TSDSI presented the concept, challenges, and standardization issues concerning augmental robotics. It is studying a codec for expressing tactile sense and feeling (IEEE P.1918.1) and time-sensitive networking (IEEE 802.1 WG) targeted at use in security-sensitive businesses. It holds particularly high hopes for application of AI to remote medicine because 60% of the Indian population does not have access to basic medical care.
3.2 Smart cities
(1) ATIS Initiatives in Support of Smart Cities (ATIS)
ATIS published the ATIS Smart Cities Technology Roadmap in May 2017. The roadmap presents issues that ATIS identified in four technical fields: access, platforms, applications, and infrastructure. Issues in the access field include cloud data, context awareness, next-generation position detection, and privacy and security management. Platform issues include AI, machine learning, data collection platforms and data exchange, and augmented reality (AR) platforms. Issues relating to applications include AR/VR (virtual reality) content and content cooperation. Infrastructure issues identified were resilience through distribution, facility management, and emergency responses.
(2) Smart City, Achieving Better Life (CCSA)
CCSA reported on smart city projects implemented by Huawei: public services, including sewage and waste treatment, in Dubai; efficient administration of local government in Guangzhou; remote medicine in Kenya; Wi-Fi service in a stadium in Amsterdam; smart tourism in Dunhuang; and a high-speed Wi-Fi network at Newcastle University, UK.
(3) ETSI Strategy on Smart City Standards (ETSI)
ETSI pointed out that technical studies on smart cities are advancing and that standardization reduces the risks faced by individual cities in selecting the technologies that they need. It presented its smart city initiatives and emphasized the need for understanding context in using data, as well as the importance of security, privacy, and trust.
(4) IEC - Using a Systems Approach to Develop Smart City Standards (IEC)
Since a smart city involves complex, large-scale infrastructure, it is important to ensure interoperability. It is necessary to adopt a systems approach in developing smart city standards. IEC formed IEC SyC (Systems Committee) in 2017 and has been working on standardization of smart energy, active assisted living, and low-voltage direct current for implementing smart cities.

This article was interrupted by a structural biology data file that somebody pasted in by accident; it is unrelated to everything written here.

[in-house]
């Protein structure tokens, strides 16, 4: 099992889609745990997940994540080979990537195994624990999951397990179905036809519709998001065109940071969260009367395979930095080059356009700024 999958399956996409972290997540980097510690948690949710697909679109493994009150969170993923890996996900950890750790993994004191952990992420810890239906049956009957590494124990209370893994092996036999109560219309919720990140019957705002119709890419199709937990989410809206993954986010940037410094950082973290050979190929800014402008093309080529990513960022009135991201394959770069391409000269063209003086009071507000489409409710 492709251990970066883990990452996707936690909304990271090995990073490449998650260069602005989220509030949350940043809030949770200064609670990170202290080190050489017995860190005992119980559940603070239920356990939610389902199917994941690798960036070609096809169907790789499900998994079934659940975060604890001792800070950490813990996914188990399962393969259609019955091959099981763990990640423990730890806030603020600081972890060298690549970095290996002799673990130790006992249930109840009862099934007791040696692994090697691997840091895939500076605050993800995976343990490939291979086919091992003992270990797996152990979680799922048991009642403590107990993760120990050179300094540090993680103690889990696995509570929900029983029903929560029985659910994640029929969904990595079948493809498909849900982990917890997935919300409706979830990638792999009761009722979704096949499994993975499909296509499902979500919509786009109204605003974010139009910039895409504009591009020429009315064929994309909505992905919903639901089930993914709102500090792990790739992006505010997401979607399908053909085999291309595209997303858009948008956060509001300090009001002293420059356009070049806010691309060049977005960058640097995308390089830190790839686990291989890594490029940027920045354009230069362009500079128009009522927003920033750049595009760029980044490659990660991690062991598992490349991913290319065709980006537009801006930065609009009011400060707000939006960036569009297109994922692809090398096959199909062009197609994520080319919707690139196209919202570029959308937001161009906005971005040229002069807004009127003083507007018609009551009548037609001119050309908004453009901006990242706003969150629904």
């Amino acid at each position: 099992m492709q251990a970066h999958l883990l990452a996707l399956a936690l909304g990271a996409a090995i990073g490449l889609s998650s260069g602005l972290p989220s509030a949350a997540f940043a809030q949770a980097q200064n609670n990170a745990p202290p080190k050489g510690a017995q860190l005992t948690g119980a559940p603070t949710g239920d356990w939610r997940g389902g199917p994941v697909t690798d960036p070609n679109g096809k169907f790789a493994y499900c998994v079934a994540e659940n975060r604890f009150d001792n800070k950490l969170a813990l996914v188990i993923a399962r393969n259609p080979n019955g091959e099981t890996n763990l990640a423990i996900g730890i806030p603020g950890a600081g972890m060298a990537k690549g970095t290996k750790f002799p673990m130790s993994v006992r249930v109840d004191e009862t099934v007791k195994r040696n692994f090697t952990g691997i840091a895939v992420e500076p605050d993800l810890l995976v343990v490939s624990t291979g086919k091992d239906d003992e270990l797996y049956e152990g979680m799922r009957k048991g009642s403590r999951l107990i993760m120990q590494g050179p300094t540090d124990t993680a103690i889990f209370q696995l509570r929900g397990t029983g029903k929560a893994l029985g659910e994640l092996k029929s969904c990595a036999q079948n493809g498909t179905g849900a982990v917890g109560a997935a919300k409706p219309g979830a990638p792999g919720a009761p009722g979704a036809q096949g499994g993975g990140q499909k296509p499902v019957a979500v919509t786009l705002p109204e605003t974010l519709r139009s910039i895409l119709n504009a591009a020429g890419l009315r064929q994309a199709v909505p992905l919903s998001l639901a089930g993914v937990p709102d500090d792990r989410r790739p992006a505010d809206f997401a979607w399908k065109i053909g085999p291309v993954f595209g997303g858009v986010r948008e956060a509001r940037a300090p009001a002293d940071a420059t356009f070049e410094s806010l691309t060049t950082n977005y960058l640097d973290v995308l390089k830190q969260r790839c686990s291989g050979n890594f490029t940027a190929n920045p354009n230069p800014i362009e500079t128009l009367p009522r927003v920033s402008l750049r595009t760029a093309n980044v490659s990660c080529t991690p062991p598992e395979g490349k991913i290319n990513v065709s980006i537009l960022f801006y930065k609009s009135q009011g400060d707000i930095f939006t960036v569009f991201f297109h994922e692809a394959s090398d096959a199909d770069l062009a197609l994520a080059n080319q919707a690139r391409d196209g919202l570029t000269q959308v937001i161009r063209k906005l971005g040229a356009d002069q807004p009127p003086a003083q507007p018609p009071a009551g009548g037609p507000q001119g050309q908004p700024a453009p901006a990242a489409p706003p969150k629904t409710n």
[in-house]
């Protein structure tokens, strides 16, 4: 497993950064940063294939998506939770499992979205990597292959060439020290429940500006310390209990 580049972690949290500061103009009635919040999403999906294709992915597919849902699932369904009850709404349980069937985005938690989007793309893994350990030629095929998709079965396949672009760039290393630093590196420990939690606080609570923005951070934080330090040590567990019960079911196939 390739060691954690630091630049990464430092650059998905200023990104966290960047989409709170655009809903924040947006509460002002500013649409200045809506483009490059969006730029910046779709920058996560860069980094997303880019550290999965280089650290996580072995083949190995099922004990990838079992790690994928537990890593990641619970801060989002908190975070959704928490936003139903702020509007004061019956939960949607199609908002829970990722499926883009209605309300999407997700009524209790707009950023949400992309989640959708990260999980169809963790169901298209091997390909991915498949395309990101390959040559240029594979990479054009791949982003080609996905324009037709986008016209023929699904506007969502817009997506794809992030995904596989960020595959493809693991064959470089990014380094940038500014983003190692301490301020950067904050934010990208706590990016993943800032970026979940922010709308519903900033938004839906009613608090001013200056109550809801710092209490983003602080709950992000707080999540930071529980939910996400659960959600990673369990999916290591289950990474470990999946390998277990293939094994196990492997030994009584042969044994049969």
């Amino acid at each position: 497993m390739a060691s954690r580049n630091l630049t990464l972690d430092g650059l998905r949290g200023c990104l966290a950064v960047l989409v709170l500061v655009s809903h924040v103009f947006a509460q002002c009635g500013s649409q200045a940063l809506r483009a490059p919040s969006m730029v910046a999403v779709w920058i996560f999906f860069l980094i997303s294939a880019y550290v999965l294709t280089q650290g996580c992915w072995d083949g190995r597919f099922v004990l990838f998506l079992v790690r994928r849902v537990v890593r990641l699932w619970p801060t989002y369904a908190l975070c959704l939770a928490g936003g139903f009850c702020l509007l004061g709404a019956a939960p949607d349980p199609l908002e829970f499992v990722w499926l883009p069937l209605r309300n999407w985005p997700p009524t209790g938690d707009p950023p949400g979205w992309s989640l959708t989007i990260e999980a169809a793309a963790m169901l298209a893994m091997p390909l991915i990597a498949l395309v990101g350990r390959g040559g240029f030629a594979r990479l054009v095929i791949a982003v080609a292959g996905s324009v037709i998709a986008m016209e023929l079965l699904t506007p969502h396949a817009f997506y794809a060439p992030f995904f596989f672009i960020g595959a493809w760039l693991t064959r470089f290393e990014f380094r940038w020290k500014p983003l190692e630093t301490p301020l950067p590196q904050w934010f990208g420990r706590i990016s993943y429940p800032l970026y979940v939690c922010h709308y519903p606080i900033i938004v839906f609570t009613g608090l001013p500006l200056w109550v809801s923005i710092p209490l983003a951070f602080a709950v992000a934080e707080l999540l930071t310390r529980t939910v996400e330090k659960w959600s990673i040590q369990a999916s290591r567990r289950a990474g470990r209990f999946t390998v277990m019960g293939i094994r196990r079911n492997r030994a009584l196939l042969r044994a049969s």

(5) IEEE Smart Cities (IEEE-SA)
Various IEEE standards were discussed. These included standards related to 5G and two smart city-related standards: IEEE802.11ax (high efficiency WLAN (wide local area network)) and IEEE P1931.1 (ROOF: real-time onsite operations facilitation), which is aimed at ensuring IoT interoperability and security in local environments such as houses or other buildings.
(6) ISO Smart and Sustainable Cities Development (ISO)
ISO described standardization activities for ISO/TC 268 (sustainable cities and communities), specifically, a standard concerning city-level issues, and activities for JTC 1 WG11 (information technology for smart cities), specifically, a standard concerning machine-level issues. It also referred to cooperation between SC 41 (IoT) and SC 27 (security).
(7) ITU Smart Sustainable Cities and Communities Initiatives: Towards a Smart Global Vision (ITU)
ITU-T’s smart city activities are undertaken by U4SSC (United for Smart Sustainable Cities), in which a number of international organizations are participating. U4SSC studied key performance indicators for using information and communication technology (ICT) to achieve smart sustainability and investigated shared knowledge and future directions.
(8) Building the Smart City Together (TIA)
The collaboration between NIST (National Institute of Standards and Technology) and Cybercity Framework, IES-City Framework, US Ignite (an advanced-wireless nonprofit consortium), and FirstNet was reported.
(9) India’s SMART Cities Initiative and the Role of Standardization (TSDSI)
Critical urban issues facing India are transportation, energy, and sewage. It was stated that the definition of a smart city is that it is backed by relevant standards, that it is secure, reliable, and harmonized, and that ICT and IoT are essential to its implementation.
(10) Sustainable Development of IoT-Enabled Smart Cities in South Korea (TTA)
TTA learned from failures of its past projects that sustainability and interoperability are important, and it believes that it is necessary to expand the horizontal platform of oneM2M and to ensure interoperability via standard interfaces. TTA’s current activities included a certification service for oneM2M specifications and interworking with other platforms such as FIWARE.
The 22nd meeting will be hosted by ISO/IEC in Switzerland in March 2019.